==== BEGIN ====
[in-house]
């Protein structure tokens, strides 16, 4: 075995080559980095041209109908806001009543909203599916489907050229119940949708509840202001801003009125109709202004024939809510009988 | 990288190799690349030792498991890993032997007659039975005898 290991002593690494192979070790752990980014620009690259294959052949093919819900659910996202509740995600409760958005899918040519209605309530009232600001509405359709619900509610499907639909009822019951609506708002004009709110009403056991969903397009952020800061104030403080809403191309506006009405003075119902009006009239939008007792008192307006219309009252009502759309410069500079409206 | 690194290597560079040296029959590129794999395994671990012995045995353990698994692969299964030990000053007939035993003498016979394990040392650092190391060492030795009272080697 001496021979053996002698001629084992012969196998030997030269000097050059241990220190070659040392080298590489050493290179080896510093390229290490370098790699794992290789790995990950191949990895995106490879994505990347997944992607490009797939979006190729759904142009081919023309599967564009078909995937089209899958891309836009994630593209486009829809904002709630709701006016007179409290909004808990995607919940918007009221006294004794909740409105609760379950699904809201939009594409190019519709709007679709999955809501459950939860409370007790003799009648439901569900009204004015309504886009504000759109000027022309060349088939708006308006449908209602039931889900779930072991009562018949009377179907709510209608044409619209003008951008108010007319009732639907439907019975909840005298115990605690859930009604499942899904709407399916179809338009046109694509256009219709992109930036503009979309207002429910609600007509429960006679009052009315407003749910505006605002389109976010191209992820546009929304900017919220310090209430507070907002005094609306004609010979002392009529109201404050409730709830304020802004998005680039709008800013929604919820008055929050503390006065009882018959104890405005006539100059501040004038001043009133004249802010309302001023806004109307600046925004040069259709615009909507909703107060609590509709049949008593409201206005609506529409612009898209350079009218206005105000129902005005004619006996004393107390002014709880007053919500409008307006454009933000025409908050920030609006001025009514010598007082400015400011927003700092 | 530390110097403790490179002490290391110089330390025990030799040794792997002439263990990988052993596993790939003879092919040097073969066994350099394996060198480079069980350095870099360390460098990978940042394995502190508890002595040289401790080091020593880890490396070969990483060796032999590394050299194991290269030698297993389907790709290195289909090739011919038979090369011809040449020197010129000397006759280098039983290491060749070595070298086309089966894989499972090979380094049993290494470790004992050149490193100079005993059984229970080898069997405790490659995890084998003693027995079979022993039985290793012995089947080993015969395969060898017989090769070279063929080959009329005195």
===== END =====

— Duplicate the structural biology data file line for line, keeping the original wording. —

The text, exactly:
[in-house]
């Protein structure tokens, strides 16, 4: 075995080559980095041209109908806001009543909203599916489907050229119940949708509840202001801003009125109709202004024939809510009988 | 990288190799690349030792498991890993032997007659039975005898 290991002593690494192979070790752990980014620009690259294959052949093919819900659910996202509740995600409760958005899918040519209605309530009232600001509405359709619900509610499907639909009822019951609506708002004009709110009403056991969903397009952020800061104030403080809403191309506006009405003075119902009006009239939008007792008192307006219309009252009502759309410069500079409206 | 690194290597560079040296029959590129794999395994671990012995045995353990698994692969299964030990000053007939035993003498016979394990040392650092190391060492030795009272080697 001496021979053996002698001629084992012969196998030997030269000097050059241990220190070659040392080298590489050493290179080896510093390229290490370098790699794992290789790995990950191949990895995106490879994505990347997944992607490009797939979006190729759904142009081919023309599967564009078909995937089209899958891309836009994630593209486009829809904002709630709701006016007179409290909004808990995607919940918007009221006294004794909740409105609760379950699904809201939009594409190019519709709007679709999955809501459950939860409370007790003799009648439901569900009204004015309504886009504000759109000027022309060349088939708006308006449908209602039931889900779930072991009562018949009377179907709510209608044409619209003008951008108010007319009732639907439907019975909840005298115990605690859930009604499942899904709407399916179809338009046109694509256009219709992109930036503009979309207002429910609600007509429960006679009052009315407003749910505006605002389109976010191209992820546009929304900017919220310090209430507070907002005094609306004609010979002392009529109201404050409730709830304020802004998005680039709008800013929604919820008055929050503390006065009882018959104890405005006539100059501040004038001043009133004249802010309302001023806004109307600046925004040069259709615009909507909703107060609590509709049949008593409201206005609506529409612009898209350079009218206005105000129902005005004619006996004393107390002014709880007053919500409008307006454009933000025409908050920030609006001025009514010598007082400015400011927003700092 | 530390110097403790490179002490290391110089330390025990030799040794792997002439263990990988052993596993790939003879092919040097073969066994350099394996060198480079069980350095870099360390460098990978940042394995502190508890002595040289401790080091020593880890490396070969990483060796032999590394050299194991290269030698297993389907790709290195289909090739011919038979090369011809040449020197010129000397006759280098039983290491060749070595070298086309089966894989499972090979380094049993290494470790004992050149490193100079005993059984229970080898069997405790490659995890084998003693027995079979022993039985290793012995089947080993015969395969060898017989090769070279063929080959009329005195």